Web Page (click on image to visit) Description
Glassblower.Info - Photographing Glass - Light Tent
Glassblower.Info - Photographing Glass - Light Tent
Discusses a do-it-yourself Light Box / Light Tent using PVC pipe. Unlike other designs which builds a cube, this one builds a "table" with four legs, and substitutes PVC Tees and PVC Elbows instead of PVC Corners. Also discusses using CFL bulbs, which have a much cooler light.
Glassblower.Info - Photographing Glass>
Glassblower.Info - Photographing Glass>
Glassblower.Info - Photographing Glass>
Ebay Seller KEVENS2 sells a Light Tent (Light Box) constructed of PVC pipe and PVC Corners. KEVENS2 sells this for US$35 - US$40 (plus shipping of US$10.50). I like the simplicity of the design, its strength (being a cube), and the fact that clamp-on lights (available at hardware stores for under $10 each) can be clamped into a variety of positions, and the PVC pipe is strong enough to hold the lamps in position. Glassblower.Info - Photographing Glass> Glass Bead Photography Techniques. This web page has nine detailed sections.
Glassblower.Info - Photographing Glass> Mike Firth wrote this web page in 2002 and 2003 and recounts what he learned by taking a photography class at Corning.
Glassblower.Info - Photographing Glass A rather different approach, using a sheet of plate glass underneath the glass art being photographed.
Glassblower.Info - Photographing Glass Spectrum Glass has an article on "Photographing Glass for Texture"
"Glass is notoriously difficult to photograph, partly because of reflections, and also because its transparency makes it difficult to distinguish detail on the front of the object from that showing through from the back. If the overall shape of the vessel is its most important characteristic, it is best photographed against a light background; if the surface detail is more important, it should be put against a somewhat darker one. For simple cast or blown glass, a background of translucent plastic or paper with a strong light behind it is often the most effective background (see figure 15). When photographing glass with color film, it is usually best to avoid a colored background; otherwise the object will appear to be the same color as the background."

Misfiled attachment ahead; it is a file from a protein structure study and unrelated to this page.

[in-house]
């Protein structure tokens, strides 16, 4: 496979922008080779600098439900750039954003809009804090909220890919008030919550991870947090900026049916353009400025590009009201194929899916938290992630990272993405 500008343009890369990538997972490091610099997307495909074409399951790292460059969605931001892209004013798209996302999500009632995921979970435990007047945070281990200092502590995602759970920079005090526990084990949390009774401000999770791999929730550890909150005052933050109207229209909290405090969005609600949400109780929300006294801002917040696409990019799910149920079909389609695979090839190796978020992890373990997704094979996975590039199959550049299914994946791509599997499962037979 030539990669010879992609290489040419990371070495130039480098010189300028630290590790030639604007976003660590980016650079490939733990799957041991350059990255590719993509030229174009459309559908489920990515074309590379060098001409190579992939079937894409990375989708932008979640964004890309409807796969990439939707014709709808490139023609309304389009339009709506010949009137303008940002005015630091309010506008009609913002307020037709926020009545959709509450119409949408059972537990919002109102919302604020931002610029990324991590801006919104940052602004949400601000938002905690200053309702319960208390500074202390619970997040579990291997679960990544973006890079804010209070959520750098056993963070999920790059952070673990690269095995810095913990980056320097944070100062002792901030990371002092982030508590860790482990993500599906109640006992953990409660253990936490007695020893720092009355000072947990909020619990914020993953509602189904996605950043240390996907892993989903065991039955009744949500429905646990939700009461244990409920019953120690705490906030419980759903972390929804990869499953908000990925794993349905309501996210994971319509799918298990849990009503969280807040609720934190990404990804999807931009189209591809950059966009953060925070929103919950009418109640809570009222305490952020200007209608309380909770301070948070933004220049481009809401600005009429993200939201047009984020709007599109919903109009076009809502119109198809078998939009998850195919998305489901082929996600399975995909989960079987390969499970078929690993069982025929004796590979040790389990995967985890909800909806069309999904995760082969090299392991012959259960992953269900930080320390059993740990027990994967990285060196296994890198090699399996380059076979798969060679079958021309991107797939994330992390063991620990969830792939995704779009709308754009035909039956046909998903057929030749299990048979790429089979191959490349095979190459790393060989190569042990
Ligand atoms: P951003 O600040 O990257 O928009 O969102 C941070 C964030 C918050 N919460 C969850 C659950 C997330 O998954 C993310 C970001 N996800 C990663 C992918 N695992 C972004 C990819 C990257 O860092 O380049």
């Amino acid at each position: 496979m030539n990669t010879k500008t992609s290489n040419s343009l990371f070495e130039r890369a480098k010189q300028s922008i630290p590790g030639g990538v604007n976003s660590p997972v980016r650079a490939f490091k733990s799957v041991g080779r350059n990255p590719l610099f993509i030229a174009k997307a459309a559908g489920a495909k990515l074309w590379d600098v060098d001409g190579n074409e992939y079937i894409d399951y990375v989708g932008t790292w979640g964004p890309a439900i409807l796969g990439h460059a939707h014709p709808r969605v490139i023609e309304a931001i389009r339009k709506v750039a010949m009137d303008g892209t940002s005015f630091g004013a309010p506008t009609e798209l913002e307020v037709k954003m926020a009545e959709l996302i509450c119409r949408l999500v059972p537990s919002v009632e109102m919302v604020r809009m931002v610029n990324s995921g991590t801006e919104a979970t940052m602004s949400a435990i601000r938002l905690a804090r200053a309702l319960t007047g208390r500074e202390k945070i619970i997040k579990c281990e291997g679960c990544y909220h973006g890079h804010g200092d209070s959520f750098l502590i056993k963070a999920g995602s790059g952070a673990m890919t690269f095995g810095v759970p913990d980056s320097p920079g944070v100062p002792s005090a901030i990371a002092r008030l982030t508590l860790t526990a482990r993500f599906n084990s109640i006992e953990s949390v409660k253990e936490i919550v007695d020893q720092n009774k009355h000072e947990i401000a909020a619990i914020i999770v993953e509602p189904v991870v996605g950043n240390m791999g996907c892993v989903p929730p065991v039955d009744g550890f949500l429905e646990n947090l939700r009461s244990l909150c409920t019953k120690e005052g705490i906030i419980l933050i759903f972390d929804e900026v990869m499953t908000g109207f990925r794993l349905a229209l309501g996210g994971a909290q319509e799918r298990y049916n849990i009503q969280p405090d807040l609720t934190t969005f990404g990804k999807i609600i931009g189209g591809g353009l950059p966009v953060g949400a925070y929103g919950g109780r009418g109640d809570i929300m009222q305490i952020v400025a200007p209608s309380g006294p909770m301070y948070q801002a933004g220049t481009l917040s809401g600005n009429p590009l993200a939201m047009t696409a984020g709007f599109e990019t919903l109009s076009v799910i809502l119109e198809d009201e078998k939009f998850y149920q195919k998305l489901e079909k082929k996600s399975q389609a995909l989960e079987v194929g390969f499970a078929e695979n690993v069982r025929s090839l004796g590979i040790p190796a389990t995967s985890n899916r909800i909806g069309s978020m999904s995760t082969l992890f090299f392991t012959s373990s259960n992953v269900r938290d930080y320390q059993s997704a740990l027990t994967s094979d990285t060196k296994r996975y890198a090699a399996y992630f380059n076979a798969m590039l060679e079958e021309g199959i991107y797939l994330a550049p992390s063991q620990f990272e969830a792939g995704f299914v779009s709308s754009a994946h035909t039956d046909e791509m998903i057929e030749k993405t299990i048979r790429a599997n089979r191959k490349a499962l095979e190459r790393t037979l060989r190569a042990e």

The setup shown at the left is for photographing small objects. "The simplest white background for small objects is either a light box or a sheet of glass held above a white illuminated surface."

The image to the left (from of a piece of glass art photographed on a piece of black acrylic (plexiglass) plastic (with refection) was cited by Jon Goldberg in an East Falls Glassworks email blast during November 2009.

I like this idea a lot, and did more research on the Internet, and found these additional links:

At 16:26:00 February 26 2017 displayed this
glassblowing web page at last modified: December 18 2011